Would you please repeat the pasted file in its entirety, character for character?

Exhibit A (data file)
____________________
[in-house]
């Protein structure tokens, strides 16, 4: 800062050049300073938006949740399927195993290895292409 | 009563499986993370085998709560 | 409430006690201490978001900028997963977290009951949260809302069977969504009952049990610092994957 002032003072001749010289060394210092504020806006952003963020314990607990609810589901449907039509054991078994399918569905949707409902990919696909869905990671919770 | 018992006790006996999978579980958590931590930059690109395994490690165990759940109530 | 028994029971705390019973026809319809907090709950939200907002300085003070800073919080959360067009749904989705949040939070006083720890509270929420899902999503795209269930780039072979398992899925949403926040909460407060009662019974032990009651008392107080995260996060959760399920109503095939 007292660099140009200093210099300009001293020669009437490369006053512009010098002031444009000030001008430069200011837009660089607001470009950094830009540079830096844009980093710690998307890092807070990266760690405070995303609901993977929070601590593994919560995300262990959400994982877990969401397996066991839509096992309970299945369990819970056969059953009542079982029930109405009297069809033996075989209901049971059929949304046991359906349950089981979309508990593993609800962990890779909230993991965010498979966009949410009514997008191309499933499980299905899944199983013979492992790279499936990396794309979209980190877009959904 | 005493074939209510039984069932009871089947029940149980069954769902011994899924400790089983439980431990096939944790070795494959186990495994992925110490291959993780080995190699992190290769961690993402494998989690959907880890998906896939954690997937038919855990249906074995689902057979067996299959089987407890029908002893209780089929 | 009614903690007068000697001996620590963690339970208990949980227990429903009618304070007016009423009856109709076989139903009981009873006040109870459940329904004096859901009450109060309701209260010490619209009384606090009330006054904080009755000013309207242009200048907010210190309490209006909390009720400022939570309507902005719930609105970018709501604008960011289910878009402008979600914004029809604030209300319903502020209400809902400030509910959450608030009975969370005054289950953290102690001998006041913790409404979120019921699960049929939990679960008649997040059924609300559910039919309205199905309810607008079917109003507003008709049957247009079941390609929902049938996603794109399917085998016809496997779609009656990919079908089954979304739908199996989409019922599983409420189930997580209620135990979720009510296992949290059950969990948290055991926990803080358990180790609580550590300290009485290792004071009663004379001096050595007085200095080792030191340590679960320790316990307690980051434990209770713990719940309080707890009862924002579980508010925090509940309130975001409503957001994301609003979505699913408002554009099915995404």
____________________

[in-house]
């Protein structure tokens, strides 16, 4: 800062050049300073938006949740399927195993290895292409 | 009563499986993370085998709560 | 409430006690201490978001900028997963977290009951949260809302069977969504009952049990610092994957 002032003072001749010289060394210092504020806006952003963020314990607990609810589901449907039509054991078994399918569905949707409902990919696909869905990671919770 | 018992006790006996999978579980958590931590930059690109395994490690165990759940109530 | 028994029971705390019973026809319809907090709950939200907002300085003070800073919080959360067009749904989705949040939070006083720890509270929420899902999503795209269930780039072979398992899925949403926040909460407060009662019974032990009651008392107080995260996060959760399920109503095939 007292660099140009200093210099300009001293020669009437490369006053512009010098002031444009000030001008430069200011837009660089607001470009950094830009540079830096844009980093710690998307890092807070990266760690405070995303609901993977929070601590593994919560995300262990959400994982877990969401397996066991839509096992309970299945369990819970056969059953009542079982029930109405009297069809033996075989209901049971059929949304046991359906349950089981979309508990593993609800962990890779909230993991965010498979966009949410009514997008191309499933499980299905899944199983013979492992790279499936990396794309979209980190877009959904 | 005493074939209510039984069932009871089947029940149980069954769902011994899924400790089983439980431990096939944790070795494959186990495994992925110490291959993780080995190699992190290769961690993402494998989690959907880890998906896939954690997937038919855990249906074995689902057979067996299959089987407890029908002893209780089929 | 009614903690007068000697001996620590963690339970208990949980227990429903009618304070007016009423009856109709076989139903009981009873006040109870459940329904004096859901009450109060309701209260010490619209009384606090009330006054904080009755000013309207242009200048907010210190309490209006909390009720400022939570309507902005719930609105970018709501604008960011289910878009402008979600914004029809604030209300319903502020209400809902400030509910959450608030009975969370005054289950953290102690001998006041913790409404979120019921699960049929939990679960008649997040059924609300559910039919309205199905309810607008079917109003507003008709049957247009079941390609929902049938996603794109399917085998016809496997779609009656990919079908089954979304739908199996989409019922599983409420189930997580209620135990979720009510296992949290059950969990948290055991926990803080358990180790609580550590300290009485290792004071009663004379001096050595007085200095080792030191340590679960320790316990307690980051434990209770713990719940309080707890009862924002579980508010925090509940309130975001409503957001994301609003979505699913408002554009099915995404």